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Boehner, Pelosi agree: Snowden not a patriot

A sticker featuring fugitive US intelligence leaker Edward Snowden and partially reading 'asylum' is seen on the pavement in a Berlin street, on May 26, 2014. A German panel set up to assess the extent of spying by the US National Security Agency and its partners on German citizens and politicians, and whether German intelligence aided its activities, decided on May 21, 2014 it wants to question Snowden, perhaps via video link or by sending an envoy to Russia where he has been given temporary asylum. AFP PHOTO / ODD ANDERSEN ODD ANDERSEN/AFP/Getty Images

House Speaker John Boehner (R-Ohio) and Minority Leader Nancy Pelosi (D-Calif.) on Thursday disagreed with Edward Snowden's assessment that he is a patriot, and instead said Snowden did great damage to the country when he leaked information about the U.S. government's surveillance practices — Boehner went so far as to say he's a "traitor."

NBC ran an interview with Snowden on Wednesday night in which Snowden said he is a patriot who tried to stop government violations of the Constitution. Snowden also said he would like to return home.

US intelligence leaker Edward Snowden indicated he would like to return home, but top GOP and Democratic leaders in the House say he's a "traitor" and not "patriotic." AFP PHOTO / ODD ANDERSEN ODD ANDERSEN/AFP/Getty Images

But Boehner and Pelosi seemed to agree that Snowden would have to face criminal charges if he ever returned.

"Edward Snowden is a traitor to our country," Boehner said. "He's damaged our ability to keep Americans safe here and abroad, and there's no other word that should describe him other than a traitor."

Pelosi said Snowden's decision to release hundreds of thousands of pages related to surveillance techniques is a black mark that makes it hard to see Snowden as a patriot.

"That was wrong, and that's against the law," she said. "I don't think that's patriotic."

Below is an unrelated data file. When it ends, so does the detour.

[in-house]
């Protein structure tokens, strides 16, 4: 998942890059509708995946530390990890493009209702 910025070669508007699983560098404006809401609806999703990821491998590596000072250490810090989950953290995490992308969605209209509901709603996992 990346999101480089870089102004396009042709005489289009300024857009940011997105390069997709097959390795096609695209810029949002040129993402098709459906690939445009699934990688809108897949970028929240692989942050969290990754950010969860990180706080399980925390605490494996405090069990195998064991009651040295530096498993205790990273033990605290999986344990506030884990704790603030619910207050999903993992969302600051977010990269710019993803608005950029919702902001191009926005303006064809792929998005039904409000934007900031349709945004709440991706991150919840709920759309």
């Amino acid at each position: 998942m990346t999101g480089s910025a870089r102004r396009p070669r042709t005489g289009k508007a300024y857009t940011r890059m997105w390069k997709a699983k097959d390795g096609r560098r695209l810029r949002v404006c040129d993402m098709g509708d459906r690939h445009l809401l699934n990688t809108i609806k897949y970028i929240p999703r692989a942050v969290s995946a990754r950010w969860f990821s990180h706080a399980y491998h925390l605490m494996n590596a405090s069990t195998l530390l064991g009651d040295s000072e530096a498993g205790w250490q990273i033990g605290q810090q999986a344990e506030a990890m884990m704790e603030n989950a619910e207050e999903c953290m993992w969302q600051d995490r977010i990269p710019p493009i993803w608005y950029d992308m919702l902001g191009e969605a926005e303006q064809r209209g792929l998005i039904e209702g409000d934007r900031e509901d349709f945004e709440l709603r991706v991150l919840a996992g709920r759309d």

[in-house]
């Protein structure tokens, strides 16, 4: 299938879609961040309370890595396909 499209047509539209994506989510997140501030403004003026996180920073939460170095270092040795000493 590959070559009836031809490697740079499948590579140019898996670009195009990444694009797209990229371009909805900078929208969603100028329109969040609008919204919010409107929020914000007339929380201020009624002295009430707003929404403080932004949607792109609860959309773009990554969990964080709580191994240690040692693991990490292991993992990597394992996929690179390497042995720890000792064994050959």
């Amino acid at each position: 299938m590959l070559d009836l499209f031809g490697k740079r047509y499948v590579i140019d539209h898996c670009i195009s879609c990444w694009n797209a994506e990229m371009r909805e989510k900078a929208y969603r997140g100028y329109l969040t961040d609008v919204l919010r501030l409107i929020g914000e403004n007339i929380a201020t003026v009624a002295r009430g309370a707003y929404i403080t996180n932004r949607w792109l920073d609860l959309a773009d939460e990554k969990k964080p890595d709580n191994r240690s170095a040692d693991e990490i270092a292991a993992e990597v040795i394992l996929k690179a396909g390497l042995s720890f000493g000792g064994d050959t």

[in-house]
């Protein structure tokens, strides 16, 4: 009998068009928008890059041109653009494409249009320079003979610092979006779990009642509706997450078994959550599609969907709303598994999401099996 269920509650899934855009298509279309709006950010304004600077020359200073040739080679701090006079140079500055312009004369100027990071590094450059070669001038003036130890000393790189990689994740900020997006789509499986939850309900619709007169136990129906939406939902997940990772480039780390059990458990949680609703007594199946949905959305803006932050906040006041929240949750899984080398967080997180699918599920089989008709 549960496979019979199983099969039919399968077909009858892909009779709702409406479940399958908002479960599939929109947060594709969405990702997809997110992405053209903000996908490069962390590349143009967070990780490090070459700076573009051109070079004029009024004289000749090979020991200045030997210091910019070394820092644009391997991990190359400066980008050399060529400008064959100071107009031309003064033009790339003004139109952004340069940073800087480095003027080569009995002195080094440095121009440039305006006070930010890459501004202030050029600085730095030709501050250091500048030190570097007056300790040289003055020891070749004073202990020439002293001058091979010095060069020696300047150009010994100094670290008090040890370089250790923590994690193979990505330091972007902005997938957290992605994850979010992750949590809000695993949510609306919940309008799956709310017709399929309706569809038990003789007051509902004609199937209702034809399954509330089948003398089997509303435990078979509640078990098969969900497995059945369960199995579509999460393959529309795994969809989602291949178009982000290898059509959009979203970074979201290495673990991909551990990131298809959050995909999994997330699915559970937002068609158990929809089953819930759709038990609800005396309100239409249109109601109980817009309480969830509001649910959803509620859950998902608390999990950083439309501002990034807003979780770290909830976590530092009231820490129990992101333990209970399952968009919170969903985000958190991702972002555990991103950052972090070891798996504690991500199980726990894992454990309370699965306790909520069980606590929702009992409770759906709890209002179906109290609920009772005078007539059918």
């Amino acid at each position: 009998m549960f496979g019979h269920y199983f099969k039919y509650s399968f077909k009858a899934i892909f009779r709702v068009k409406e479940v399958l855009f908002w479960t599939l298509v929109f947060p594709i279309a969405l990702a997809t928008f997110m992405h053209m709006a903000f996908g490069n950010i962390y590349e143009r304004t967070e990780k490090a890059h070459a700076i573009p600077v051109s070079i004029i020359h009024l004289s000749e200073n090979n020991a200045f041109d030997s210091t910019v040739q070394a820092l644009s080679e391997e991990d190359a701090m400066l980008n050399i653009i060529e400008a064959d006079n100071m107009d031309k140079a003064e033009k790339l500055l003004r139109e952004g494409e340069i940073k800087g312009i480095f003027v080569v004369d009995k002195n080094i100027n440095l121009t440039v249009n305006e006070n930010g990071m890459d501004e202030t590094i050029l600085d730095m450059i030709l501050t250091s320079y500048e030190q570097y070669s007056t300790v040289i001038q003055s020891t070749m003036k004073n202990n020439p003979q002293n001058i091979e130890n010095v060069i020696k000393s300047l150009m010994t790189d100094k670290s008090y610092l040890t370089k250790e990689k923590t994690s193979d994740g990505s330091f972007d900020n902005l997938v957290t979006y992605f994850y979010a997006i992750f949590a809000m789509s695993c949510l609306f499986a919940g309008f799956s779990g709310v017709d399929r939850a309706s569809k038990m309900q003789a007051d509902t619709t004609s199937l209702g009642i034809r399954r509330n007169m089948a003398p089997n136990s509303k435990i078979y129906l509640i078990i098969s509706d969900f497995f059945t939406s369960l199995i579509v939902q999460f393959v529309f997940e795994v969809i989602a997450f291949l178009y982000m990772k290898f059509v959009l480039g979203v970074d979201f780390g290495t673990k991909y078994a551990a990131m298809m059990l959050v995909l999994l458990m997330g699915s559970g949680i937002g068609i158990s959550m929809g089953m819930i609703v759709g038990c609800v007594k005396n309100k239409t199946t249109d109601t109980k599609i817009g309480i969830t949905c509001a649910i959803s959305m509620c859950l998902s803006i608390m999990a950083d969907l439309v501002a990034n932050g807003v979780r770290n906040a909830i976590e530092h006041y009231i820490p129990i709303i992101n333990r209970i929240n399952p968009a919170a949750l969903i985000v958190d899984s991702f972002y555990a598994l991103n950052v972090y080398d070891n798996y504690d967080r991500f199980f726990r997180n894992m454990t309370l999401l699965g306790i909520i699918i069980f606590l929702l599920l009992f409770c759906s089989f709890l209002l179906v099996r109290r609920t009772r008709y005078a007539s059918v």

"I don't really think that we should set a precedent that says if you reveal millions of documents that that's a patriotic thing and you're off free and clear," she added. "If you saw something in government that you thought was wrong, and you believed that you had no recourse but to expose it, what would be the justification to exposing all of the information that Snowden exposed?"

These comments from the two House leaders are broadly consistent with comments made by the State Department over the last few days. Secretary of State John Kerry has said Snowden should trust in the U.S. legal process if he returns home, and has not indicated State would be willing to make any sort of agreement that would allow Snowden to escape prosecution if he returned to the United States.

Snowden has been formally charged with releasing classified data to unauthorized parties, revealing intelligence information, and stealing government property.

Talk of negotiating a return for Snowden picked up this week, in part because of a report in a German magazine that said Snowden's lawyer is trying to work out a deal allowing him to get back to the United States.

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